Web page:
OS: It was 25 records a second from 50 vehicles in the study, which were fitted with telematics devices for 10 months. They were initially centred around people who often travel in the city of Wollongong and people who often travel around schools and that sort of area, but that quickly expanded to other people who would drive around the Wollongong CBD area. So, it was clustered around densely populated areas and intersections that would have large amounts of congestion.
MS: How did you build the system to do this?
JB: We are on the Microsoft Stack and that’s what we used for this project. We used Databricks and Azure services to ingest the data and take everything into the cloud. Microsoft helped us to implement this.
OS: This is big data – we are talking over a billion rows of data in the end, across multiple different devices installed within the actual vehicles, that didn’t necessarily operate well with each other. The major challenge was data engineering.
MS: Getting the data curated and accessible must have been critical?
OS: If you give a Machine Learning algorithm terrible data, you’re going to get terrible results. So, I’d say, 70 per cent of our time was actually spent engineering our data, getting it into a position where we had that one single trip through an intersection which had all of our metrics for the actual vehicle, and then running a Machine Learning problem on that didn’t take long at all.
MS: What was the upshot of this?
JB: We did come up with a few intersections to reveal to the Centre for Road Safety. They asked for the top five.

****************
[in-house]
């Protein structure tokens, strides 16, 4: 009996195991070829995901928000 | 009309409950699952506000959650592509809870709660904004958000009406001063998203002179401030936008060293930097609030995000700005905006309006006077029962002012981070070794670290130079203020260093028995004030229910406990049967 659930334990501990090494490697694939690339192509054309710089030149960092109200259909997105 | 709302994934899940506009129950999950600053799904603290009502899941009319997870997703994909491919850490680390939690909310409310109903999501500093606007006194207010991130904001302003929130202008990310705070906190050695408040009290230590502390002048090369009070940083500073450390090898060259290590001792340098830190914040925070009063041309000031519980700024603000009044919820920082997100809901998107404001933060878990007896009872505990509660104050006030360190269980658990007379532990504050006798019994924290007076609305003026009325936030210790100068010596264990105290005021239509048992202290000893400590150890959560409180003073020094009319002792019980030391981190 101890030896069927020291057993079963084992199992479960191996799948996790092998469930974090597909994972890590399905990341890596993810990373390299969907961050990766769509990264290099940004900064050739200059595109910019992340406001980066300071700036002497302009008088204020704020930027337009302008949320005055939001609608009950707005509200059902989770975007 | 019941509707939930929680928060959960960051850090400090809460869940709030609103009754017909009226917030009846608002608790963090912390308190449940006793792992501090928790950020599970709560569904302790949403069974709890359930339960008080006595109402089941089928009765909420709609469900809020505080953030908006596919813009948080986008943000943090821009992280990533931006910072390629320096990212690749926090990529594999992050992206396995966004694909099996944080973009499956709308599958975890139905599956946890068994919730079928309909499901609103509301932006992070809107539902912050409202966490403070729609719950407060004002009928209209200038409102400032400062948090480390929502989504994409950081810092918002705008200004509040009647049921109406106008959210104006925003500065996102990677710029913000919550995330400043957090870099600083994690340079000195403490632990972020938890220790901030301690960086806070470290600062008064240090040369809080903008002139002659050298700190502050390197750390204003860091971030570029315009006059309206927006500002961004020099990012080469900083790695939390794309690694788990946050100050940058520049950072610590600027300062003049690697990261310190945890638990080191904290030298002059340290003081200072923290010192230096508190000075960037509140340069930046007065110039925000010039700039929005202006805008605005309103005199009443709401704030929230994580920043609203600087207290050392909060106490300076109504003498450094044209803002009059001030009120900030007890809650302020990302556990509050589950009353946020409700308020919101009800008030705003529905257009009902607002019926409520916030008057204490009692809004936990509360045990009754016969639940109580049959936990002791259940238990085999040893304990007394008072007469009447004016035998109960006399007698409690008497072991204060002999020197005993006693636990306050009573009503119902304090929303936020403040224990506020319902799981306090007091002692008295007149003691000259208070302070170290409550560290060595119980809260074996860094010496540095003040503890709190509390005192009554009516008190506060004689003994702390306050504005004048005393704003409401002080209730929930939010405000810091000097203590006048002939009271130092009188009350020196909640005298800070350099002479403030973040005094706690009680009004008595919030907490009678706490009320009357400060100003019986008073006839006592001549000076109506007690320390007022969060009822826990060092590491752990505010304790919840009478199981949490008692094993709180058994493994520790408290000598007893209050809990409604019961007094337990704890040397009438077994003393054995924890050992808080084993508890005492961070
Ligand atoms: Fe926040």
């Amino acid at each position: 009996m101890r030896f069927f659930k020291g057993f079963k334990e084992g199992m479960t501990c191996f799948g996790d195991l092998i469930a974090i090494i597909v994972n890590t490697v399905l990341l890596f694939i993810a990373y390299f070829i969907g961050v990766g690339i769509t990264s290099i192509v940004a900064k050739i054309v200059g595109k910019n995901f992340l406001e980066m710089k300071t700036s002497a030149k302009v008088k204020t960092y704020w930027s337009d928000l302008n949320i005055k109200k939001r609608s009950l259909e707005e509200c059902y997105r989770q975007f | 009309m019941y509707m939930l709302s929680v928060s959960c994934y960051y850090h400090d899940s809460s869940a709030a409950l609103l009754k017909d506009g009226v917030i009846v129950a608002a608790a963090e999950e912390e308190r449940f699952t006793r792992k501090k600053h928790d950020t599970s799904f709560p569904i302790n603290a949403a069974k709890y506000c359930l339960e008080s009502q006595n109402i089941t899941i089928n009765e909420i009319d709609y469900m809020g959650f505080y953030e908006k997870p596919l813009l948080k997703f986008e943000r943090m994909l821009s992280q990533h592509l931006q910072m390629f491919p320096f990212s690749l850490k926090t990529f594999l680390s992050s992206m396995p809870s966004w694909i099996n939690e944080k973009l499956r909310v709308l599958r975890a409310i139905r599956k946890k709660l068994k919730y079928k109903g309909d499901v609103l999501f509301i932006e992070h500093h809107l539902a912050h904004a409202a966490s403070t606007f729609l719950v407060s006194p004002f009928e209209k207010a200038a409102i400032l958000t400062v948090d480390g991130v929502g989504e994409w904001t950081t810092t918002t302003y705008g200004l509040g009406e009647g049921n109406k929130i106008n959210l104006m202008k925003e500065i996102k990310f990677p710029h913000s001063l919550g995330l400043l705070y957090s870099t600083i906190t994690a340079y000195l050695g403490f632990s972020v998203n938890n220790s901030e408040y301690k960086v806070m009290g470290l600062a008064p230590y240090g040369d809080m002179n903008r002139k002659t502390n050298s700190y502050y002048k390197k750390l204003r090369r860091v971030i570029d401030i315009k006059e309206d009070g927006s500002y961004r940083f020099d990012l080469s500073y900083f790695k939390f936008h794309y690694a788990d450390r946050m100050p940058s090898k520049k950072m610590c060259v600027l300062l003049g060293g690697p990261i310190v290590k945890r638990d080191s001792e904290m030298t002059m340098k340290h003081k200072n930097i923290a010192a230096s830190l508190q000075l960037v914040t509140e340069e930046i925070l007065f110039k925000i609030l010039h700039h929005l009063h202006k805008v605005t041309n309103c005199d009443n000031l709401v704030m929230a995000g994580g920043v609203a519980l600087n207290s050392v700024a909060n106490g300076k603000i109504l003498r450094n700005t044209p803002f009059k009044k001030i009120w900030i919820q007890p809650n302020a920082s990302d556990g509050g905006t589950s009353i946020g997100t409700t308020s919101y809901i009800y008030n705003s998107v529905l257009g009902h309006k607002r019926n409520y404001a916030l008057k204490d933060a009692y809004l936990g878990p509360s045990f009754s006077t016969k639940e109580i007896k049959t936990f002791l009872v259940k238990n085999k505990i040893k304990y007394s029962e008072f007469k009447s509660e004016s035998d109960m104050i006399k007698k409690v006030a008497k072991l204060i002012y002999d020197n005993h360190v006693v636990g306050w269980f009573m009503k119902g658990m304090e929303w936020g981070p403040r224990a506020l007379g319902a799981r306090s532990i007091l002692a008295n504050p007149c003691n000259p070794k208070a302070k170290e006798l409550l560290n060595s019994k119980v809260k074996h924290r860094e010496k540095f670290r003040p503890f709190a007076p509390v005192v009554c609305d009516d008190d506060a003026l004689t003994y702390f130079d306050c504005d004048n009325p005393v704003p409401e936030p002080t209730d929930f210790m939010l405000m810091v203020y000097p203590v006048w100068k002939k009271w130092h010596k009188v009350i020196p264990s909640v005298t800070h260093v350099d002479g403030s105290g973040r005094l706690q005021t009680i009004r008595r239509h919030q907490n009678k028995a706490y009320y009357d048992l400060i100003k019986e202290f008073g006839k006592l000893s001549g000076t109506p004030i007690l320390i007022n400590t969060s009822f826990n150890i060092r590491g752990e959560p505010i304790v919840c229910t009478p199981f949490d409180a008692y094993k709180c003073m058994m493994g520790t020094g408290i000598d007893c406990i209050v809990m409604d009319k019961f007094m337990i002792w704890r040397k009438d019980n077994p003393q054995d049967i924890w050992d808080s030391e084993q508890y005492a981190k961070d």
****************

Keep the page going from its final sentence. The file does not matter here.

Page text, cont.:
OS: The ones that have never been classified before.
JB: So, we come up with the first five and they went out – they actually sent out some road engineers to check the areas out and those intersections have not been classified before. Now, what does it mean ‘it hasn’t been classified?’ They haven’t been flagged for incidents or massive crashes or fatalities happening at those intersections.
MS: And I gather in four of the five intersections the engineers found something amiss – a light wasn’t working properly or there were problems with the road markings?
JB: They actually came back with the validation of “Yeah, you might be right on that.” Obviously we can’t say it’s going to happen – but that’s the whole point of this study is to looking at which could be dangerous, preventing something happening.
MS: Can you envisage this sort of analysis becoming more widespread?
JB: We do have a lot of vehicle data – however, we don’t currently have ethical rules and regulations about how we can actually use those types of data, New South Wales Government is publishing an AI strategy and on the back of that we working on an AI strategy for Transport as well.
MS: Are there other opportunities to use data, AI and machine learning in Transport?
JB: Transport is not just roads. We look at railway lines, are thinking about pedestrians and school zones – and we are thinking about how we can use this type of data and enrich with other types of data to basically improve the safety of the network.
OS: I think computer vision as a field within AI and machine learning is interesting for a number of areas in Transport.
You can look at vehicle near misses for instance would be a great one. Where pedestrians are nearly hit by vehicles and maybe hot areas around the city where people are nearly hit by vehicles could be an indication that the pedestrian and walkways need to be designed better to make it safer, or that fences needs to be installed in particular places.
JB: Safety is a very, very important part – one of the most important parts – but we are also providing that continuous service within the transport system. We want our transport services and connections to satisfy our customers’ needs. What we are doing is really providing advanced capabilities which can be applied to solve a variety of different complex scenarios. The work we are doing is encouraging collaboration across the organisation as we tackle issues that are relevant across multiple areas.